RALEIGH, N.C. | North Carolina leaders struck a deal Monday to kill the state law widely derided as the “bathroom bill,” after it tarnished the state’s reputation, cost it scores of jobs and contributed to the Republican governor’s narrow loss.
Outgoing Gov. Pat McCrory announced he would call legislators back to the Capitol on Wednesday to repeal the law known as HB2, which excludes sexual orientation and gender identity from antidiscrimination protections. The law also requires transgender people to use restrooms corresponding with the sex on their birth certificate in many public buildings.
Undoing the law would be a step toward mending political divisions that remain raw well after Election Day. Just last week, lawmakers called a special session to strip Democratic Gov.-elect Cooper of some authority before he takes office next month.
The state’s Republican leaders confirmed they’re open to repealing HB2, but in a sign of lingering acrimony, they accused Cooper of taking too much credit for winning their cooperation.
The passage of HB2 in March thrust North Carolina into a national debate on transgender rights and harmed the state economically. The state missed out on new jobs as companies declined to expand in the state, while cancellations of concerts and conventions exacted a toll. The NBA moved its All-Star game to New Orleans, and in a huge symbolic blow to the college basketball-crazy state, the NCAA and ACC relocated events.
Monday’s surprising events began in the morning when the Charlotte City Council voted to undo a local nondiscrimination law enacted in early 2016. That ordinance, Republicans legislators say, challenged social norms and spurred them to pass HB2.
“Senate Leader Phil Berger and House Speaker Tim Moore assured me that as a result of Charlotte’s vote, a special session will be called … to repeal HB2 in full,” Cooper said in a statement Monday morning. He initially said the session would be Tuesday.
McCrory said Democrats used the issue for political gain.
“This sudden reversal with little notice after the gubernatorial election sadly proves this entire issue, originated by the political left, was all about politics and winning the governor’s race at the expense of Charlotte and the entire state of North Carolina,” said McCrory, a former Charlotte mayor.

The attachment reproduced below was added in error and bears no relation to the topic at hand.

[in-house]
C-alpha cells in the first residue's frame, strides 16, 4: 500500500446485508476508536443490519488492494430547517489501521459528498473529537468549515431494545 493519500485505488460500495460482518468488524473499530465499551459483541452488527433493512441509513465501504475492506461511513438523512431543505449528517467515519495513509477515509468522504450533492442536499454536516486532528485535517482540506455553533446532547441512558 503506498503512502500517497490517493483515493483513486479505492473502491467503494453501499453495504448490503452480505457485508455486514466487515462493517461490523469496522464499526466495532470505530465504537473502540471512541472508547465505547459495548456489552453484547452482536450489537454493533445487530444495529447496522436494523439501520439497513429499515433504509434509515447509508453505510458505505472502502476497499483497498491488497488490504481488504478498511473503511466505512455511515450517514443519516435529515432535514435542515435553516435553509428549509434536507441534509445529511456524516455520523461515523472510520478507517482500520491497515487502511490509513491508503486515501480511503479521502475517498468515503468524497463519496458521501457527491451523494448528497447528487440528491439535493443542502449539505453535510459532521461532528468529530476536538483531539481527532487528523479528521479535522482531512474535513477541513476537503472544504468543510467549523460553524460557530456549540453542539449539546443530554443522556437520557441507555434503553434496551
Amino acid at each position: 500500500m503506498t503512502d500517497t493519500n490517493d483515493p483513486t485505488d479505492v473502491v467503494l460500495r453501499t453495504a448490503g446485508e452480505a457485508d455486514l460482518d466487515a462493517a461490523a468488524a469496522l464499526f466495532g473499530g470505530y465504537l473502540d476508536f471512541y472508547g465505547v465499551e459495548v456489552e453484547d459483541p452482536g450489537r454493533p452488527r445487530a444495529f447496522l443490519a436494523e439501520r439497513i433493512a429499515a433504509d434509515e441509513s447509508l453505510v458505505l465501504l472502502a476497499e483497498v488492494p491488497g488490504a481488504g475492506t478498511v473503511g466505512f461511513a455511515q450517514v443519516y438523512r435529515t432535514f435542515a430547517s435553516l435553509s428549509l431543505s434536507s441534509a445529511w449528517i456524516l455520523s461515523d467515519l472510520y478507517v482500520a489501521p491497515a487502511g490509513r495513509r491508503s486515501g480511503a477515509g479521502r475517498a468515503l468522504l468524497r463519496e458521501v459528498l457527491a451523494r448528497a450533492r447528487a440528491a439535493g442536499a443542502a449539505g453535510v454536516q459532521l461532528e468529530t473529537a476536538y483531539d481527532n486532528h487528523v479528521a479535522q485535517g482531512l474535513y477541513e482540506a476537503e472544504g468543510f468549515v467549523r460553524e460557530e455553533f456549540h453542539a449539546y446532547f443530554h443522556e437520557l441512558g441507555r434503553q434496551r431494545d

Berger and Moore issued a joint statement saying they would take up the repeal if McCrory calls them into session. They said the debate over transgender bathroom access started with Charlotte and was pushed by Cooper as “a political stunt to drive out-of-state money into the governor’s race.”
Republicans have defended the bathroom provisions as providing privacy and safety by keeping men out of women’s restrooms. Opponents call it discriminatory.
The law was also seen as a referendum on McCrory, who became its national face. He lost by about 10,000 votes while fellow Republicans U.S. Sen. Richard Burr and President-elect Donald Trump comfortably won the state. McCrory was the first sitting North Carolina governor elected to a four-year term to lose re-election.
Charlotte City Council member Julie Eiselt said she spoke to Cooper late Sunday night about the city repealing the ordinance to pave the way for getting rid of HB2.
“We needed to know that the governor-elect had confidence that there would be a special session arranged to take a vote on this,” Eiselt said.
The council’s move is contingent on North Carolina fully repealing HB2 by Dec. 31.
Republicans have said the Charlotte ordinance — which ensured transgender people the right to use restrooms corresponding to their gender identity — had to go first before they would consider getting rid of HB2.
A repeal of the state law could also end protracted legal challenges by the federal Justice Department and transgender residents. Much of that litigation has been delayed while the U.S. Supreme Court hears a separate Virginia case on transgender restroom access.
LGBT advocates were cautiously optimistic that the General Assembly would follow through with any repeal, but they also said antidiscrimination protection is an issue more important than politics.
“LGBT rights aren’t a bargaining chip. Charlotte shouldn’t have had to repeal its ordinance in exchange for HB2 to be repealed,” Simone Bell, the Southern Regional Director for Lambda Legal, said in a statement. “LGBT people in North Carolina still need protection from discrimination.”
Associated Press writer Tom Foreman Jr. in Charlotte contributed to this report.
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